When Will the Fed Start Tightening?
December 17, 2001
The Federal Reserve's interest rate cuts have brought the federal funds rate down to 1.75 percent, its lowest level since 1961.
Given that the time lag between episodes of monetary tightening and easing have been very short in recent years, it may not be long before the Fed raises rates to slow an accelerating economic recovery (see figure).
It may seem absurd to be discussing Fed tightening at a time when the economy is in recession, unemployment is rising and deflation, rather than inflation, appears to be the bigger problem.
But it is important to know that the Fed firmly believes, as an institution, that economic growth per se is inflationary. It says so in every monetary statement it makes.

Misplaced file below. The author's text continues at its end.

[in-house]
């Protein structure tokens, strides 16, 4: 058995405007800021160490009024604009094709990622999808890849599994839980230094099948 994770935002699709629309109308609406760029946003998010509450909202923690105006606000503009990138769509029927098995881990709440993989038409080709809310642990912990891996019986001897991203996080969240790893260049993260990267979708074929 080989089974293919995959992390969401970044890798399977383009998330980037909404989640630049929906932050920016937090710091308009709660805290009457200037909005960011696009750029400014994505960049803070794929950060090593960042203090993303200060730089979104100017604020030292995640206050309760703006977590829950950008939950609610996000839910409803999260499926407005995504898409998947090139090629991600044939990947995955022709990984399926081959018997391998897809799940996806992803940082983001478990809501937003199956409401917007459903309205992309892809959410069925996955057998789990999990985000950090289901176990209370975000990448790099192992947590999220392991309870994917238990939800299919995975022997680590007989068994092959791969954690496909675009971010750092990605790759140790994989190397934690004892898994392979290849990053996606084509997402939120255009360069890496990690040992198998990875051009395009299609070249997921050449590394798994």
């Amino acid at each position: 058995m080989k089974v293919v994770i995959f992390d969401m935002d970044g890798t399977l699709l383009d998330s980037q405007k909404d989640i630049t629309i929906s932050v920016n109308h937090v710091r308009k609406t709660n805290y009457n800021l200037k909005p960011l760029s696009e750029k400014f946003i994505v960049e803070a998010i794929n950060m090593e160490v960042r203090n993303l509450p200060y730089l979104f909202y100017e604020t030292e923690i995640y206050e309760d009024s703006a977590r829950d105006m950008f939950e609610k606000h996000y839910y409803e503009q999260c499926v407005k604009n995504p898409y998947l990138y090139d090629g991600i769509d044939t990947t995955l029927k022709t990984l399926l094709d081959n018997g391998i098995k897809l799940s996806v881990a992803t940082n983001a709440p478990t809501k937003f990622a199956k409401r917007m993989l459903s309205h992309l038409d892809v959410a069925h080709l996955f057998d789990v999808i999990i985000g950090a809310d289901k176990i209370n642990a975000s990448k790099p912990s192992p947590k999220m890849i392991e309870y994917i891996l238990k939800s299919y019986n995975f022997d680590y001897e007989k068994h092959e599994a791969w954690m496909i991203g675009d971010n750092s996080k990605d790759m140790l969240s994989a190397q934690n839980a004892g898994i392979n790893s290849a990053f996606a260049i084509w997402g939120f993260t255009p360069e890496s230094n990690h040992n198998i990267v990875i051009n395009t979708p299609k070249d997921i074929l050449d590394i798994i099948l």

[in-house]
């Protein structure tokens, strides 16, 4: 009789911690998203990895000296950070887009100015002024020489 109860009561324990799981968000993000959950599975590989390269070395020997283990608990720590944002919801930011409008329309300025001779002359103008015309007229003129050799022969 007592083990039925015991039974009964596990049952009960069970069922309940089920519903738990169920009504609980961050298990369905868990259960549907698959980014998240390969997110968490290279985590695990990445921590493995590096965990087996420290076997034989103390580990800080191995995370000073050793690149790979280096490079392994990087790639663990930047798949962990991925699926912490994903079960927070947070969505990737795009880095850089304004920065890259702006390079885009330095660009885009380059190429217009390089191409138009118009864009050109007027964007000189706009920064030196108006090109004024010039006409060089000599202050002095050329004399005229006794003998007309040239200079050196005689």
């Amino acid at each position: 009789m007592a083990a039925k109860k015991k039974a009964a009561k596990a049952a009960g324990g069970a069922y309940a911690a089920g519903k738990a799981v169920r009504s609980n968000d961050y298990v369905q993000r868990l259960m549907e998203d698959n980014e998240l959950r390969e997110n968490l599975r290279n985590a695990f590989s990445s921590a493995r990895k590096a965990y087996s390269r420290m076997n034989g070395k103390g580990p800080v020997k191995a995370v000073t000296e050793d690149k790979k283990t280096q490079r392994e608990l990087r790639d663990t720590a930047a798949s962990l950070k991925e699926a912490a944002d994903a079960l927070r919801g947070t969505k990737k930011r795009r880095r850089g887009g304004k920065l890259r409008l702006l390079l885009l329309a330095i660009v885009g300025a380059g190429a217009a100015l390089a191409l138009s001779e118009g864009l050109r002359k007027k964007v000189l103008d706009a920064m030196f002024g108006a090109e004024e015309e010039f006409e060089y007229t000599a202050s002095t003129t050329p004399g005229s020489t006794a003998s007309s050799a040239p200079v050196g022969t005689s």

As Cato Institute economist Alan Reynolds points out, the Fed says that economic weakness is what justifies its rate reductions, so obviously economic growth must be what justifies monetary tightening.
Economists call this the Phillips Curve trade-off -- higher growth stimulates inflation, slow growth causes inflation to fall.
Many economists, however, believe that growth doesn't have anything to do with inflation. How can producing more goods and services be inflationary, they ask, when inflation is fundamentally caused by too much money chasing too few goods? Increasing output per man-hour is, in fact, deflationary.
Nevertheless, the Fed has always believed that its job is to take away the punch bowl just when the party starts to get good, as former Fed Chairman William McChesney Martin once put it.
Source: Bruce Bartlett, senior fellow, National Center for Policy Analysis, December 17, 2001.
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